Shades of Unschooling

Meet the unschoolers is a nice introduction to unschooling. It clarifies that unschoolers may be homeschooled or may attend another school at the same time. It introduces the distinction between unschooling and radical unschooling. It helps us understand why unschooling is mostly cool but not all cool.

With traditional formal education in the US, “Most children learn to read by 6 or 7 years of age. Some children learn at 4 or 5 years of age.” 
Regarding one unschooled child, Meet the Unschoolers informs us “By age 9, Ishaan could read and write, largely propelled by a need to engage on gaming chats and enter Google search words.” Prima facie this is thoroughly unimpressive. It still might be that the level of literacy obtained by the unschooler was higher than the level of literacy described in the article on traditional education, but it’s at least non-obvious which in turn makes any benefit from switching to unschooling also non-obvious.

In general, unschooling suffers from a “dearth of relevant data” much like many alternative modes of education. It sort of comes with the territory. By virtue of being the normal thing, traditional education is better studied. By virtue of being the new or weird thing, alternative education is understudied. As such, traditional education becomes in some sense at least a safe bet.

Radical unschooling takes things to the next level. Ordinary unschooling allows children to avoid the negatives associated with traditional schooling, but it leaves open the door for parents to teach children as they see fit. In this way, unschoolers might benefit from having a highly educated parent construct a customized learning plan, or occasional use of parental discipline, and so on.

Radical unschooling eliminates the paternal role of the parent entirely. For me this becomes problematic. I’d love to have my concerns overturned by research demonstrating that radical unschooling is associated with improved measures of life success, but no such data exists. Instead, I’m left with the feeling that radical unschooling creates opportunity costs where parents fail to act in situations where they genuinely know better than the child does, and the child actually suffers as a result. One point of data is that children who never attended religious services became atheist at a significantly and importantly earlier age, or if they did regularly attend but then stopped regularly attending by age 13. Be sure to review Table 3, Block 7, the complete model. Also be sure to read the interpretive caveats due to the fact that the entire sample is a group of self-selected atheists.

It seems to me that radical unschooling is most aligned to a permissive parenting pattern, and permissive parenting is mostly recognized as not great parenting. Would radical unschooling involve taking your child to church, even if they don’t want to go? I don’t think so. What about making your child eat spinach? What about using physical restraint to stop one child from punching another?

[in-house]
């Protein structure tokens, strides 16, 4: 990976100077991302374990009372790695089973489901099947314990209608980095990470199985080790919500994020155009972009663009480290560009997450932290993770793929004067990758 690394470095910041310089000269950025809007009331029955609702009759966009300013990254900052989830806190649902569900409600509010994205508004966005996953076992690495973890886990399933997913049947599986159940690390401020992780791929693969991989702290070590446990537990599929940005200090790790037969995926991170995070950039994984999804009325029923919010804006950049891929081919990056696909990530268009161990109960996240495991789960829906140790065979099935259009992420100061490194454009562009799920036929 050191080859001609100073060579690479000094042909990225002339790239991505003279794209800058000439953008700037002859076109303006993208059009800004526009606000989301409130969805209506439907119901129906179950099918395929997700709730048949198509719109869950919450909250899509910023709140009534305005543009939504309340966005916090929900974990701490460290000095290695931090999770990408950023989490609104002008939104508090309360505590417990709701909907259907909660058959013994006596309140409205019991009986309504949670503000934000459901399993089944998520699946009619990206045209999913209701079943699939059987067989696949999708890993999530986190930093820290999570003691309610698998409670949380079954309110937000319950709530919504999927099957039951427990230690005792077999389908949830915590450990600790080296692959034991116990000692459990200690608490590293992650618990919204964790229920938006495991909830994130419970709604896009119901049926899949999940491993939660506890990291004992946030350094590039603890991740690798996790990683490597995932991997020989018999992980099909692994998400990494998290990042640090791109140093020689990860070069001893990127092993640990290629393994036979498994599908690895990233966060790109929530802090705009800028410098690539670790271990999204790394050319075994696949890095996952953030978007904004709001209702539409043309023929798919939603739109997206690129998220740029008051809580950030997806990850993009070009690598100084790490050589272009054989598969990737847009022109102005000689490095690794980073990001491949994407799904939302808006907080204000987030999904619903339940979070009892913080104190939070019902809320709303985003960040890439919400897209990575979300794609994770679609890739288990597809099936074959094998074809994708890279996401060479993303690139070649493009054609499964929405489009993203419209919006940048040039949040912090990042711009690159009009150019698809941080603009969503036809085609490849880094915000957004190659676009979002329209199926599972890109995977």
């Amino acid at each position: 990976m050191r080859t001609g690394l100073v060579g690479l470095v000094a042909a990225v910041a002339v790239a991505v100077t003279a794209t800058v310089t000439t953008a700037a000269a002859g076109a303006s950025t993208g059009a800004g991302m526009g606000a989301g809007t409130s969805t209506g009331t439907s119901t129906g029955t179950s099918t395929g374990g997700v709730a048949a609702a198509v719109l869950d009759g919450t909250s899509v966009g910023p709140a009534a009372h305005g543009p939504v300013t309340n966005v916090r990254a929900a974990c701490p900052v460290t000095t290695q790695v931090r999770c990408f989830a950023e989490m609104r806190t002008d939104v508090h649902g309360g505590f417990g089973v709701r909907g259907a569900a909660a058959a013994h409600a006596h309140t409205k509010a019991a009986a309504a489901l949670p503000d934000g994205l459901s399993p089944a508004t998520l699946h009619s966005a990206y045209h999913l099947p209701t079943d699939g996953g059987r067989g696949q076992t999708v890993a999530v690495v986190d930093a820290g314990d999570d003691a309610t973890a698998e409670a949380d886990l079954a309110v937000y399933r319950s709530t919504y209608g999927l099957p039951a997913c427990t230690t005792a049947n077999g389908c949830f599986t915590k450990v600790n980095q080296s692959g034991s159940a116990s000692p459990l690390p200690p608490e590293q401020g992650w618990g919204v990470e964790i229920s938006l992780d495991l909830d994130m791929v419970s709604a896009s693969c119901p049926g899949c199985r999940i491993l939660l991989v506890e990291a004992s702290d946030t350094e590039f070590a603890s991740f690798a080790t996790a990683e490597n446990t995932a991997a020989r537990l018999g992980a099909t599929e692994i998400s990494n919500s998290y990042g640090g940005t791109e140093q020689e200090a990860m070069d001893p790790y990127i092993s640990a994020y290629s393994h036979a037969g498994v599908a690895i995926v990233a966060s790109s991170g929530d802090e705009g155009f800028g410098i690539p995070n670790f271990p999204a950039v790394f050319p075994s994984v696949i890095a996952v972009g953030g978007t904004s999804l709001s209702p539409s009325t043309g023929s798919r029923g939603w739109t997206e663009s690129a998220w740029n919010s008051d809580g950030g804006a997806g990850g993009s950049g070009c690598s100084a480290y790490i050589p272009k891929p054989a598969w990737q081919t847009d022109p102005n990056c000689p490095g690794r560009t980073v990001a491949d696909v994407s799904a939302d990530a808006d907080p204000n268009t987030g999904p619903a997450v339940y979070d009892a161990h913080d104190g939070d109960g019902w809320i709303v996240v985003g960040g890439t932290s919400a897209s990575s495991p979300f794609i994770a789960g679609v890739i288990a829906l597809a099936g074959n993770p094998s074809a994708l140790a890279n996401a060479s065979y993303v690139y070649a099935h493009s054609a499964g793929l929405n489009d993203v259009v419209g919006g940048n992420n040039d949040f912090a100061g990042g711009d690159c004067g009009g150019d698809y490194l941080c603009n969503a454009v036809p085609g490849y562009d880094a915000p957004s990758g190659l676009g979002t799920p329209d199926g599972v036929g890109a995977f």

In contrast to this anti-authoritarian paradigm, some parenting experts suggest the traditional authoritative parenting style is generally good for development. Of course, the new cool thing is to use a carrot-only approach. No punishments, only positive rewards. However, you are allowed to forego carrots as you see fit. As an economist, a foregone carrot looks just like a stick to me. There are also these endless debates about what constitutes abuse in parenting. Obviously, beating your child senseless is a bad thing, but what about time out? Is locking a child in a room against their will coercion, abuse, or nonviolent and fine? It completely depends who you ask.

Given my Christian priors, I’m skeptical that a foregone stick is universally good. At this point I’m a fan of swerving traditional education and therefore I’m sympathetic to moderate unschooling, but radical unschooling looks to me like an entire abdication of a parent’s natural and moral leadership responsibility.

I once heard Richard Wagner talk about an economic theory of leadership which boiled down to a sort of leader-as-first-mover theory from a process economics perspective, in contrast to the drivel we see out of most business schools. It was one of the most brilliant 10 minute rabbit trails I ever heard him ramble on about and I wonder why he hasn’t turned it into a paper. Market transactions almost never truly spontaneously obtain between buyer and seller as theorized in the neoclassical paradigm.

Wagner’s theory only relates tangentially, but you can see how the parent would be the natural transaction-initiator in a situation where the child has no idea what’s going on and hasn’t even learned to speak or read. If there are any mutually beneficial exchanges to be made they will seem probably to originate with the parent’s activity, not this sort of radical non-parenting approach.

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